Unrelenting rain in southern California has left some farms flooded, and all the gray skies are even affecting indoor farms. At Beylik Family Farms, tomatoes should be bright red and ready to pick, but the stormy weather and lack of sunshine delayed production by about three to four weeks.
Scott Beylik, a greenhouse tomato farmer in Fillmore, California, describes his on-the-vine tomatoes as "perfect for BLTs or burgers on a warm, sunny day."
The typical sunny days in southern California have been few and far between this month. While outdoor farms deal with flooding, the indoor ones fear the dark rain clouds the most.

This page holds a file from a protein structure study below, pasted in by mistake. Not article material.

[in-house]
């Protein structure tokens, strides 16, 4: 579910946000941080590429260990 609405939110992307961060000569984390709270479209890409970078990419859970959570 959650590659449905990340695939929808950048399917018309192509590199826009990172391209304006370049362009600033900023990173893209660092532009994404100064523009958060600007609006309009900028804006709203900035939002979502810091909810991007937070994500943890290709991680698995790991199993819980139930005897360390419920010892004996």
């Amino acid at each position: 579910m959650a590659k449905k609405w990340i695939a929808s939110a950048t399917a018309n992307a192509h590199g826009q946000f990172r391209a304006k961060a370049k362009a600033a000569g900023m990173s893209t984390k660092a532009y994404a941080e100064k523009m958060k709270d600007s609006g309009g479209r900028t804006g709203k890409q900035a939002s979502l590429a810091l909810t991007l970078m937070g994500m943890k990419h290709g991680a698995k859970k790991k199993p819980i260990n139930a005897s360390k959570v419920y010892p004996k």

A third-generation farmer, Beylik and his family have grown tomatoes inside greenhouses about 60 miles northwest of Los Angeles since 1971. Their tomatoes rely on plenty of sunlight. "In the greenhouse here, we're enclosed. We don't have lights in here. We still rely on the sun," Beylik said. "We want full sun for tomatoes. Well, when it's rainy and super cloudy, you don't have the sun. So, it really sets production back. It sets the ripening back."
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